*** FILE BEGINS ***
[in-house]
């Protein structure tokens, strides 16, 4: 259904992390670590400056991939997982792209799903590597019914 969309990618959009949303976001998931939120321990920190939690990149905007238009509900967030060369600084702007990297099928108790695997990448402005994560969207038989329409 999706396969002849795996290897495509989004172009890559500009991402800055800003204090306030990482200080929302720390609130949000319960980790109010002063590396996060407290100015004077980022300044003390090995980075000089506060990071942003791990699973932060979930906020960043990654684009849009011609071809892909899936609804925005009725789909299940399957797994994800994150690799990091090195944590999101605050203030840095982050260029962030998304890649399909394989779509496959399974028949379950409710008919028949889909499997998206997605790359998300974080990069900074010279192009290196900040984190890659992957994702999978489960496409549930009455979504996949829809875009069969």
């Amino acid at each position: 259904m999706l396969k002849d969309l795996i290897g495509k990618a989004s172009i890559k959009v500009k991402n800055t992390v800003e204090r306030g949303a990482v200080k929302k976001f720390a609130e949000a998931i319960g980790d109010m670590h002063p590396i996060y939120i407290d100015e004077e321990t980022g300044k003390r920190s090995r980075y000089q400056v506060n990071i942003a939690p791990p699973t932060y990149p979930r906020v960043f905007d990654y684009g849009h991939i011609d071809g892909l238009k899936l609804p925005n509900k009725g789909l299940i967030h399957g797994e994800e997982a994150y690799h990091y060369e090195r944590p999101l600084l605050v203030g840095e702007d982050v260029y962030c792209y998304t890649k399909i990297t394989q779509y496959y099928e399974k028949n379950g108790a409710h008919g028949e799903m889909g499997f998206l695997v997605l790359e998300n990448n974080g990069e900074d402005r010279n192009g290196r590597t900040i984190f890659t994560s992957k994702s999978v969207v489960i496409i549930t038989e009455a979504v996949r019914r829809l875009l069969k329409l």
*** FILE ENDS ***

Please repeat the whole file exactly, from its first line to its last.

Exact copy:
[in-house]
């Protein structure tokens, strides 16, 4: 259904992390670590400056991939997982792209799903590597019914 969309990618959009949303976001998931939120321990920190939690990149905007238009509900967030060369600084702007990297099928108790695997990448402005994560969207038989329409 999706396969002849795996290897495509989004172009890559500009991402800055800003204090306030990482200080929302720390609130949000319960980790109010002063590396996060407290100015004077980022300044003390090995980075000089506060990071942003791990699973932060979930906020960043990654684009849009011609071809892909899936609804925005009725789909299940399957797994994800994150690799990091090195944590999101605050203030840095982050260029962030998304890649399909394989779509496959399974028949379950409710008919028949889909499997998206997605790359998300974080990069900074010279192009290196900040984190890659992957994702999978489960496409549930009455979504996949829809875009069969």
């Amino acid at each position: 259904m999706l396969k002849d969309l795996i290897g495509k990618a989004s172009i890559k959009v500009k991402n800055t992390v800003e204090r306030g949303a990482v200080k929302k976001f720390a609130e949000a998931i319960g980790d109010m670590h002063p590396i996060y939120i407290d100015e004077e321990t980022g300044k003390r920190s090995r980075y000089q400056v506060n990071i942003a939690p791990p699973t932060y990149p979930r906020v960043f905007d990654y684009g849009h991939i011609d071809g892909l238009k899936l609804p925005n509900k009725g789909l299940i967030h399957g797994e994800e997982a994150y690799h990091y060369e090195r944590p999101l600084l605050v203030g840095e702007d982050v260029y962030c792209y998304t890649k399909i990297t394989q779509y496959y099928e399974k028949n379950g108790a409710h008919g028949e799903m889909g499997f998206l695997v997605l790359e998300n990448n974080g990069e900074d402005r010279n192009g290196r590597t900040i984190f890659t994560s992957k994702s999978v969207v489960i496409i549930t038989e009455a979504v996949r019914r829809l875009l069969k329409l």